brought gifts] Paid tribute to David. Cp. 2 Samuel 8:6; 1 Kings 4:21. At the division of the kingdom, Moab seems to have fallen to Israel, for we find Mesha, the king of Moab, paying a heavy tribute to Ahab, and at his death making a vigorous effort to throw off the Israelite yoke (2 Kings 3:4 ff.).Verse 2. - He smote Moab. In the previous history we find David and Moab on such friendly terms that he entrusted his father and mother into their king's keeping (1 Samuel 22:3, 4). Now he not only subjugates them, but puts two-thirds or, according to the ancient versions, half of the captured combatants to death. Compared with the custom of the Romans, and with the attempt to destroy all the males in Edom, this was mild treatment; for we find Caesar in his Gallic wars putting all his prisoners to death, and using for their execution the mere phrase, "he counted them in the number of enemies," as if the killing of enemies was a matter of course. The customs of the Israelites in war were not so cruel, and this treatment of the Moabites seems to be mentioned as showing that they received exceptionally severe treatment. The justification of this is found by Jewish commentators, on the authority of the Midrash, in the supposed fact that the King of Moab had put David's father and mother to death. But as Philippson adds, even so it was an instance of the extreme barbarity of ancient warfare. Casting them down to the ground; Hebrew, making them to lie down on the ground; and so the Revised Version. It is plain that those who were made to lie on the ground were combatants who had been made prisoners, and the Hebrew seems to mean that, while they were thus prostrate, they were measured off into three divisions, whereof two were put to the sword, and one permitted to live. All the versions, however, understand that only half were put to death, making the sense to be that he measured them with two cords, one to kill, and one full cord - one, that is, of larger size, to save alive. We get no help from 1 Chronicles 18:2, where this treatment of the Moabites is omitted. It is probable that it was in this war that Benaiah slew "two lion-like men of Moab" (1 Chronicles 11:22), who were its champions and perhaps members of the royal house. They brought gifts means that they paid an annual tribute; but the phrase shows that, though now they were David's servants, that is, subjects, yet that they were left in possession of their independence, and that their internal affairs were managed by native authorities. "And Thou hast established to thyself Thy people Israel to be a people unto Thee for ever: and Thou, Jehovah, hast become a God to them." The first clause does not refer merely to the liberation of Israel out of Egypt, or to the conquest of Canaan alone, but to all that the Lord had done for the establishment of Israel as the people of His possession, from the time of Moses till His promise of the eternal continuance of the throne of David. Jehovah had thereby become God to the nation of Israel, i.e., had thereby attested and proved himself to be its God.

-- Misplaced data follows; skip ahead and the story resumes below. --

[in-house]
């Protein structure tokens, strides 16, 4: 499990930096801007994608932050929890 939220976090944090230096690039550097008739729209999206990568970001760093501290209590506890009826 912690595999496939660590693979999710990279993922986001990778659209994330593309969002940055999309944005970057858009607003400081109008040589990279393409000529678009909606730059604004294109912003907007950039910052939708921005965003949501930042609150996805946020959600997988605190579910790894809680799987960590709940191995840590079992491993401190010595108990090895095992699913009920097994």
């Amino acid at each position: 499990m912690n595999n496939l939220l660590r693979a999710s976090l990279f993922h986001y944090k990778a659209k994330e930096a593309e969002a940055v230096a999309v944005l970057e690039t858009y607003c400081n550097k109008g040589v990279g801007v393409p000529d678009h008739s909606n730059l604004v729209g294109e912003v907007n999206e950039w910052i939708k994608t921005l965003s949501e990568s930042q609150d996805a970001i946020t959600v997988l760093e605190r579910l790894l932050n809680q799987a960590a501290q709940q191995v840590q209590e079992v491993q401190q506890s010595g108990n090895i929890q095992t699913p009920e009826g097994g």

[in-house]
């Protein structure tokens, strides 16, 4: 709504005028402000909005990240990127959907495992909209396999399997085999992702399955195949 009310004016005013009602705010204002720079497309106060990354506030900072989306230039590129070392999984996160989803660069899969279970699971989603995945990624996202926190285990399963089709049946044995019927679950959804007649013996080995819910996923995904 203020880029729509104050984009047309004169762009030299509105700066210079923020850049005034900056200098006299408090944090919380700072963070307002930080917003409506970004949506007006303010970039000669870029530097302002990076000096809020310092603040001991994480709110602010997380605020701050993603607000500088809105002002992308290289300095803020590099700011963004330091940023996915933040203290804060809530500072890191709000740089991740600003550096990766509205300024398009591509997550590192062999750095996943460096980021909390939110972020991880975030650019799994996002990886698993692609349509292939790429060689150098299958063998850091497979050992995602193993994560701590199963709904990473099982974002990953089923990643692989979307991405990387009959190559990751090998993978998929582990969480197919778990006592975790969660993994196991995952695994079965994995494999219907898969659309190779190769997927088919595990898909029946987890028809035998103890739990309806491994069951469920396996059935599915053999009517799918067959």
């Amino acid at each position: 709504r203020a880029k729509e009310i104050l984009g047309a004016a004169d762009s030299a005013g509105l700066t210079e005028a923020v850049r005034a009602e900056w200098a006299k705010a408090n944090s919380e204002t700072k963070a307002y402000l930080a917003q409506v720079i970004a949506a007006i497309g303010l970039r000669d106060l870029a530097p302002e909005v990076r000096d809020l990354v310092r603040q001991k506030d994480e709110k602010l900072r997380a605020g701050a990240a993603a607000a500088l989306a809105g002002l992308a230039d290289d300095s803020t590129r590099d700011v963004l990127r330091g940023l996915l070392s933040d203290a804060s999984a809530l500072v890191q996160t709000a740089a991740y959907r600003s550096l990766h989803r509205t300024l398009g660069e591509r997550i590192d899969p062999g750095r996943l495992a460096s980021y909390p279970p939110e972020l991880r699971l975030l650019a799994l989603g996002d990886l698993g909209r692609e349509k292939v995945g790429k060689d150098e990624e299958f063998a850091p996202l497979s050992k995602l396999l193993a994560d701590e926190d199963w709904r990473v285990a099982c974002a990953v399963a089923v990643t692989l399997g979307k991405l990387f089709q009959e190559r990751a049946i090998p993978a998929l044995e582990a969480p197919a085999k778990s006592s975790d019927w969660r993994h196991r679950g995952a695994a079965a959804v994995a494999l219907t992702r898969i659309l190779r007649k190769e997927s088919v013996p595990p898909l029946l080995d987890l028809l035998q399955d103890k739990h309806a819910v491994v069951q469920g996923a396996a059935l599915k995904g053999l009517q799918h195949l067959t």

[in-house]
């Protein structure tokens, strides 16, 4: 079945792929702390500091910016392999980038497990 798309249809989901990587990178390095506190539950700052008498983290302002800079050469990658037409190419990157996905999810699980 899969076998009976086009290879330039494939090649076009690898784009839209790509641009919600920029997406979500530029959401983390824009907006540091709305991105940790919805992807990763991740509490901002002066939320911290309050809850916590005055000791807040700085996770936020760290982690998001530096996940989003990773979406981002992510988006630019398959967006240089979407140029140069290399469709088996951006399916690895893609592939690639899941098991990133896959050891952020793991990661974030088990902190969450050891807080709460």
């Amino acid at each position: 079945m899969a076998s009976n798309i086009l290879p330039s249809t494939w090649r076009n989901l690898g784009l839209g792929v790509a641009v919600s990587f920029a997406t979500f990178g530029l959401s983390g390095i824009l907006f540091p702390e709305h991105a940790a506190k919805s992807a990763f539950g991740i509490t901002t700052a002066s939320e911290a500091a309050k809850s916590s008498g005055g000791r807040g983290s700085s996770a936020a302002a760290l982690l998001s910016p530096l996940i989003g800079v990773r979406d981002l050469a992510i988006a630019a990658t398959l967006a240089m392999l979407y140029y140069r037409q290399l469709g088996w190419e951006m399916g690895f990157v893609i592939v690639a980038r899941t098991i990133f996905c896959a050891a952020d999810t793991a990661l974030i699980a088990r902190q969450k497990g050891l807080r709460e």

To this praise of the acts of the Lord there is attached in 2 Samuel 7:25. the prayer for the fulfilment of His glorious promise. Would Jehovah set up (i.e., carry out) the word which He had spoken to His servant that His name might be great, i.e., be glorified, through its being said, "The Lord of Sabaoth is God over Israel," and "the house of Thy servant will be firm before Thee." The prayer is expressed in the form of confident assurance.